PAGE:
The grey guilty: "dangerous" terrorists living in the UK that the government, police and security services would like to see locked up or deported...
And if it wasn't for those pesky rules about due process that successive Home Secretaries point out are imposed on us by our European masters in Brussels - you know, legislation and judicial procedures stemming from clause 39 of the Magna Carta and the like - then these dangerous people would be safely behind bars rather than recreating scenes from Nuns on the Run to evade surveillance and escape from the watchful eye of Those Who Keep Us Secure...
But let's say for a minute we do get over our secrecy hang-ups, stop blaming the Human Rights Act and start prosecuting some of these people for terrorist offences despite the risk that disclosing certain evidence might affect national security; after all prosecuting terrorists will surely improve national security by showing the bastards that we can and will get them - and that we won't sacrifice 800 years of democratic principles just because a dozen or so people might be holding a bomb in our face...
So, let's say we do all this... There will still be people living in this country whom the security services rightly deem to be a threat to national security. (Alan Rusbridger, watch out!)
And at this point there are no easy answers other than keeping an eye on these people as best we can.
After all, in the eyes of the law at least, these terrorism "suspects" are not guilty of any crime; therefore arguing they should be locked up indefinitely is intrinsically an argument against the rule of law obliterating the boundaries that keep us free.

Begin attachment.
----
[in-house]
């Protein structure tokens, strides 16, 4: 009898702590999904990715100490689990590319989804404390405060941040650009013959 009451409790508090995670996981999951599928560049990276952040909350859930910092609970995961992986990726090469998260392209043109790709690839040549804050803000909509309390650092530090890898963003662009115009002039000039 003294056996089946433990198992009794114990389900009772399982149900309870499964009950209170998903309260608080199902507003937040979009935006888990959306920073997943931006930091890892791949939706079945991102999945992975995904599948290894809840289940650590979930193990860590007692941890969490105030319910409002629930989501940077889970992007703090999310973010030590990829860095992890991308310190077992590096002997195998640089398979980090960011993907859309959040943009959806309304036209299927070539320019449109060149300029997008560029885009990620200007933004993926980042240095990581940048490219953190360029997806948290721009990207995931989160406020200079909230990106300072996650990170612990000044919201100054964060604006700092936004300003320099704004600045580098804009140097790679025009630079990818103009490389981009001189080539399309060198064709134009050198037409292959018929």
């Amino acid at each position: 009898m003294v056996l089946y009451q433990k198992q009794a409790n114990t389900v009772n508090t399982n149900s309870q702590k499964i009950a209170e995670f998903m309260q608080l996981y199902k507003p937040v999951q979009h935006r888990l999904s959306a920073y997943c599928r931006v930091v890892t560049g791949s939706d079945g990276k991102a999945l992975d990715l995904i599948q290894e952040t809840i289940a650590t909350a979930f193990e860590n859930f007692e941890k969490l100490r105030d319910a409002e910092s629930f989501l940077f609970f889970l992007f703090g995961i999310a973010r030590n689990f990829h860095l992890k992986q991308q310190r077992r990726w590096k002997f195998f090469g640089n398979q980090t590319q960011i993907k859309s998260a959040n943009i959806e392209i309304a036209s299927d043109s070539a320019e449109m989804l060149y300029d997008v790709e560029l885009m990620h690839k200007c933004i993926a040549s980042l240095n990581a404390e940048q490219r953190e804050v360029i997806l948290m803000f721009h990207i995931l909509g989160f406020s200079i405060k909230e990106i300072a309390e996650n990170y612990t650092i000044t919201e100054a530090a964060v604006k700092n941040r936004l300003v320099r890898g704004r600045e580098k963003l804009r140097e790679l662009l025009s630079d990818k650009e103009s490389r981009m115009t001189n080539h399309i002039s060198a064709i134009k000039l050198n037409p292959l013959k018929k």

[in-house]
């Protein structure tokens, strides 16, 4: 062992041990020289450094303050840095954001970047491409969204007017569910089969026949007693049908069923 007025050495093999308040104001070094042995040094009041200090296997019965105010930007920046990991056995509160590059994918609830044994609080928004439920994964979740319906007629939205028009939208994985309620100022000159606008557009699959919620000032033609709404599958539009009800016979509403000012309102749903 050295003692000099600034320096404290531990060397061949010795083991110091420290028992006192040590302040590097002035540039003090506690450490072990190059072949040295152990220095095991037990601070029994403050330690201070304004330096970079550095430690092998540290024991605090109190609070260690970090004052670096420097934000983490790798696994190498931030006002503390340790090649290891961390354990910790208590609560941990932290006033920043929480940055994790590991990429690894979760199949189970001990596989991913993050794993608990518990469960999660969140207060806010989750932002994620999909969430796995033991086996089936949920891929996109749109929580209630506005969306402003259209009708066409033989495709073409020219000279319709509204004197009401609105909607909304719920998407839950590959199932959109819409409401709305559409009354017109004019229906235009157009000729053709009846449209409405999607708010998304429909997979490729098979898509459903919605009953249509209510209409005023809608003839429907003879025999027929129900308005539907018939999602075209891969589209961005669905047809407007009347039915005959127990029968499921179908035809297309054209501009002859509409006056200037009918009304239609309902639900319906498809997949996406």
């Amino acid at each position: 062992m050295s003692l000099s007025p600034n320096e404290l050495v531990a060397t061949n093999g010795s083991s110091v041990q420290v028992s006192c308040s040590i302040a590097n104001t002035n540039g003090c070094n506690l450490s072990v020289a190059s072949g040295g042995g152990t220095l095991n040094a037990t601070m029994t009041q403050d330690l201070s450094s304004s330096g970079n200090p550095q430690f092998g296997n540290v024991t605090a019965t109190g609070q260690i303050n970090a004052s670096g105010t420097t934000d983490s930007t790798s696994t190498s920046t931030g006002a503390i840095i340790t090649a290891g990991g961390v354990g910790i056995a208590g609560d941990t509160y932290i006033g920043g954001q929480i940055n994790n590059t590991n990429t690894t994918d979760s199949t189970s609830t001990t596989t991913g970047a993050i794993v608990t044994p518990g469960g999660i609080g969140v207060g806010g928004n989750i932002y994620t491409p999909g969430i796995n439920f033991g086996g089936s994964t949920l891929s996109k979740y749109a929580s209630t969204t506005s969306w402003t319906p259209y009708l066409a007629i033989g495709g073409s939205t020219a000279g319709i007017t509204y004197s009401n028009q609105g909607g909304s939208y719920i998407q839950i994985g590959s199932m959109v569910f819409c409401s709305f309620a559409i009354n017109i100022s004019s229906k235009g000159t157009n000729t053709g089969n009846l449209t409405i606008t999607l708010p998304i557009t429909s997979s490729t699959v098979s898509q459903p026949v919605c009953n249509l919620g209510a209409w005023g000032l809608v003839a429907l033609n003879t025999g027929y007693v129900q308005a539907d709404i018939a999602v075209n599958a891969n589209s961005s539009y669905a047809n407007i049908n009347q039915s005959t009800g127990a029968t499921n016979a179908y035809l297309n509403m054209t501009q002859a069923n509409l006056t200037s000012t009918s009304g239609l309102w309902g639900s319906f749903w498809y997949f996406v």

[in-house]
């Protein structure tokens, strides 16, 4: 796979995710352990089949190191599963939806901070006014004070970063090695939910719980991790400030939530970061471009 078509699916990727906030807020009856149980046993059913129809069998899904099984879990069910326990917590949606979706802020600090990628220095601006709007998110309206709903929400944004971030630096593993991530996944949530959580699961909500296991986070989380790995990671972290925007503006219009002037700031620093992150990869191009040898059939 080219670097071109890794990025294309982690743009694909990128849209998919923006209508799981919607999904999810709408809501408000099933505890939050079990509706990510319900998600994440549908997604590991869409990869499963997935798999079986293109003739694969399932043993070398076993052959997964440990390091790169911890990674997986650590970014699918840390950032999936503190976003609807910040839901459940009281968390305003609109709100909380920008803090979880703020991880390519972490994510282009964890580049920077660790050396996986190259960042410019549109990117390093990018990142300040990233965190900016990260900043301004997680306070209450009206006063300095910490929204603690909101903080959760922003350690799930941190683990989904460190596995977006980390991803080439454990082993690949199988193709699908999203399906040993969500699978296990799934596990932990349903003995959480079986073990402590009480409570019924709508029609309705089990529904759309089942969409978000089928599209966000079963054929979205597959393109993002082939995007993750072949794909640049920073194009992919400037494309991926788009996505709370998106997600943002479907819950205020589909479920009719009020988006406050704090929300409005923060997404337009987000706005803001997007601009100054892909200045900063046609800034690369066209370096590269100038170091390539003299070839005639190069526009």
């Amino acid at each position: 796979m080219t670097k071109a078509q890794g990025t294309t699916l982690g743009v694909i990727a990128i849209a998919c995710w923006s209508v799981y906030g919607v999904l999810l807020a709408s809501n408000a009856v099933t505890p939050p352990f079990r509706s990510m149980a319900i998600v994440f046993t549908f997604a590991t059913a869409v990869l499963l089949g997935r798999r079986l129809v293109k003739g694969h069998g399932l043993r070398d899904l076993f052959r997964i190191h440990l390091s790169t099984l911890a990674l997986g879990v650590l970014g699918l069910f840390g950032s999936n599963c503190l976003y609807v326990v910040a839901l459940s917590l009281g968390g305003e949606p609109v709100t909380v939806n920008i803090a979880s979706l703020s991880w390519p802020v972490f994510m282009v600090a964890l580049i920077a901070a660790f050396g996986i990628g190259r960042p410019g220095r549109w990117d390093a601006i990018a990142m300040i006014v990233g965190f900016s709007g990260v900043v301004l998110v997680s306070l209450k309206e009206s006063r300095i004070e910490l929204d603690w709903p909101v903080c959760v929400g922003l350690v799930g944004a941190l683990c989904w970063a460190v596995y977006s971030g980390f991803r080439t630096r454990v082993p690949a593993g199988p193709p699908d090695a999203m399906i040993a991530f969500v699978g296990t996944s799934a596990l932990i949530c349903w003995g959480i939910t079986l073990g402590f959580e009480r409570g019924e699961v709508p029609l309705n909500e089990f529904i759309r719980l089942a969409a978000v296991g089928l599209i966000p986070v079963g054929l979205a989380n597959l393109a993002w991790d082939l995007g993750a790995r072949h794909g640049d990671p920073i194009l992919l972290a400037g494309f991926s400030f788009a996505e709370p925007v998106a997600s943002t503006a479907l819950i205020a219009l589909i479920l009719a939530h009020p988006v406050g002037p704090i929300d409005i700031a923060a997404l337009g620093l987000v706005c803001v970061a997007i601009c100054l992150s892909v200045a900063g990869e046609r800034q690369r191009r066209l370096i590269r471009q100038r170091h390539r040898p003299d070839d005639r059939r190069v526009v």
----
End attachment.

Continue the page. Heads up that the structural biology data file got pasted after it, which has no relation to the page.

Yes, there is a "third way", but is it really one politicians and journalists "asking questions" want to advocate?
Forget the fudge of secret courts or classifying those we don't like as "enemy combatants" - we are faced with a straight choice between:
- Trying these suspects in a democratic or accountable manner; or,
- A compromise allowing them an acceptable level of freedom; or,
- Bastardising our entire system of democracy developed over hundreds of years for a dozen people.
So when things don't quite go to plan as they have done and will continue to do, demanding "answers" from the government as the Labour party and countless journalists are right now is like asking why so many people still die on Britain's roads whilst in the same breath stressing that reducing speed limits would be a bad idea, as would having a stricter driving test, mandatory vehicle tracking systems and increased camera surveillance would be a step too far, and requiring all vehicles to be under 6 years old would be unacceptable elitism keeping all but the richest off the roads.
Yes, ordinarily the government should be forced to explain itself. But there's a fine line between seeking answers and poisoning the debate for your own short term gain.
Yvette Cooper, the Shadow Home Secretary, described the situation as "extremely serious". If the escaped terrorist suspect actually gets round to detonating a bomb no doubt she'll describe the situation as "very extremely serious".
Well, if I can be very serious for a minute, In such cases I wish those who should know better would take a step back and refrain from playing on the fears of the public just so they can have a dig at the government.
And, above all, if Labour do have answers I would like to know if they fall under point (1) or point (3) above.